The pictures of a Sandstone floor below were taken at a 300-year-old mill house in the very picturesque village of Pirbright between Woking and Guildford. My client was selling the property which was really beautiful with many original features.
During the week before my arrival, the owner had a restoration company remove the grout surrounding her Sandstone flags and had them lifted so a damp proof course could be laid beneath. The flagstones were then re-laid and regrouted, I assume this was something that had come up in a survey and needed to be rectified as a condition of the sale. I certainly didn’t envy the guy chipping away at the grout for days on end.
Unfortunately, cleaning was not part of the process and by the time I turned up the old Sandstone flagstones were looking washed out and had lost a lot of their character. I was tasked with cleaning them up and sealing them after they had been re-laid, fortunately I wouldn’t need to clean the grout which can be quite a task on old floors like these.
Normally old floors are notorious for damp issues and I usually have to take steps to neutralise efflorescent salt issues however due to the damp proofing work recently completed this would not be a problem. I was very conscious however that the flagstones were very old and so had to be handled with care. So, after running some cleaning tests in a small area behind the mill I worked out the best way forward would be to give the Sandstone a deep clean with Tile Doctor Pro-Clean which is an effective alkaline tile and grout cleaning product. She was happy with the testing and agreed my quote, so we were good to go ahead.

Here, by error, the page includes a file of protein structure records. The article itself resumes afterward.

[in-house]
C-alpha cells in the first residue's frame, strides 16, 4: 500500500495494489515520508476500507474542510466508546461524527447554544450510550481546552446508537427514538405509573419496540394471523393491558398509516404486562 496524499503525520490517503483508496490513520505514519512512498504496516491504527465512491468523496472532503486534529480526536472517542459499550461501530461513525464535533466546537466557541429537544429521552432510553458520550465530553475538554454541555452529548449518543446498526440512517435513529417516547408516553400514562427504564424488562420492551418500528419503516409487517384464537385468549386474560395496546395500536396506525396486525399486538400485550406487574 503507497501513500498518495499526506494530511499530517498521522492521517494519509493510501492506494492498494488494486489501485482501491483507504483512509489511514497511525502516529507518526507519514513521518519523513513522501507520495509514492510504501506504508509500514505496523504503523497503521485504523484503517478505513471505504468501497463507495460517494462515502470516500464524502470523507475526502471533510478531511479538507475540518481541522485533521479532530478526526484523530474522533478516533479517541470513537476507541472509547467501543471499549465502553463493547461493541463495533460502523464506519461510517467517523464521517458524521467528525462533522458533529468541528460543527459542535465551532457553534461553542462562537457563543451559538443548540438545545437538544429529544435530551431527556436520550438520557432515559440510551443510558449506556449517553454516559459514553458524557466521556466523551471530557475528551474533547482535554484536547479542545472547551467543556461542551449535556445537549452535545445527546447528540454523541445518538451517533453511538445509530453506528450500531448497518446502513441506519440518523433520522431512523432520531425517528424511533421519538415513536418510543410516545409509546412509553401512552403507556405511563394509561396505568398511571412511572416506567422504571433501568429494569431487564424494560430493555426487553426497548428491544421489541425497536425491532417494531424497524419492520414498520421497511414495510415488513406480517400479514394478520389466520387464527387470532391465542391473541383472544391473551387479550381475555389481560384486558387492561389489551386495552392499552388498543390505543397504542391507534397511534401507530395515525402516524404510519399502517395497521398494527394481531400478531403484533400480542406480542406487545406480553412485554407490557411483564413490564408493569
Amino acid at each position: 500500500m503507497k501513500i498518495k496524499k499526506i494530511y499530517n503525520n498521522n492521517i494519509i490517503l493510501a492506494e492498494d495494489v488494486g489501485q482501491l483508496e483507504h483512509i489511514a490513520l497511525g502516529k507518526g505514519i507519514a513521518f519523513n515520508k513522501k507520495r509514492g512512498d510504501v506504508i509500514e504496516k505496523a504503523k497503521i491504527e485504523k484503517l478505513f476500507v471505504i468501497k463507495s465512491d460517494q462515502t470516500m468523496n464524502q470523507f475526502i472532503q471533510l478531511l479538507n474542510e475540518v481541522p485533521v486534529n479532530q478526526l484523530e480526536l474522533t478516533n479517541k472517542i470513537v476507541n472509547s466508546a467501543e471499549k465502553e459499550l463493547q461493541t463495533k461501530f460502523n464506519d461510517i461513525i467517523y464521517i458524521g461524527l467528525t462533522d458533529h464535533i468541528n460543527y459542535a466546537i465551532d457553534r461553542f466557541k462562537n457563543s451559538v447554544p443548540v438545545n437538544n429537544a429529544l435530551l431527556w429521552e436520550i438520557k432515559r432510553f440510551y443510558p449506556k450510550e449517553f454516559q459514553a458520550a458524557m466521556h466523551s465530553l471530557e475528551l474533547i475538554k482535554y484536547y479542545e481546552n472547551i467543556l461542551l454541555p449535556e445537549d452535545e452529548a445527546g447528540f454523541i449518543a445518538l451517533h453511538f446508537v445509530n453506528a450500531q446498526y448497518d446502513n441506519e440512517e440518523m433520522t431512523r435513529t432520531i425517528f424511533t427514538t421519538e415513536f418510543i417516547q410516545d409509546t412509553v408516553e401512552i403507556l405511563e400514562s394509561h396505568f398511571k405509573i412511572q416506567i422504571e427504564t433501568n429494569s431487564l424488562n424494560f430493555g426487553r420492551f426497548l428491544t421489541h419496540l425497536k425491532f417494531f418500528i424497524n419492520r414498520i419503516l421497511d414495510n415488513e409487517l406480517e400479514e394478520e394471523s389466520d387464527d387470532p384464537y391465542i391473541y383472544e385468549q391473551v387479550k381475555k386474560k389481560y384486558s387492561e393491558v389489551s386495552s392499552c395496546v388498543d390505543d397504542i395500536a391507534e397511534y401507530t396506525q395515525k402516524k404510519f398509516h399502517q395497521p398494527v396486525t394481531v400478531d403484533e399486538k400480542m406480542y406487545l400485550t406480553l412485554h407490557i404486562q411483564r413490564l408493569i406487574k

Cleaning an Old Sandstone Flagstone Floor
My method was to spray a strong dilution of Tile Doctor Pro-Clean onto the floor, it was left to soak in for ten minutes and then agitated with a nylon scrubbing pad fitted to a rotary floor buffer. This process released the ingrained dirt from the pores of the stone which was then extracted using a wet vacuum. I inspected the stone flagstones after each scrub and repeated the process where necessary until I was satisfied the stones were as clean as they could be. Once done the floor was left to dry off ready for the next stage of applying a protective sealer.
Sealing Old Sandstone Paving Flagstones
Old buildings are often very cold and damp, so I used as little water as possible during cleaning, however Sandstone is quite porous, so I left the stone floor for three days to dry out before returning to seal.
For sealing I chose to apply Tile Doctor Colour Grow, this is a colour intensifying sealer that will add durable protection to the stone whilst enhancing the natural colours of the very old sandstone flags.
The client has since sold the house with the new owners benefitting from some considerable restoration. I am sure they will be very pleased to live here, I left a bottle of Tile Doctor Neutral Tile Cleaner to get them started.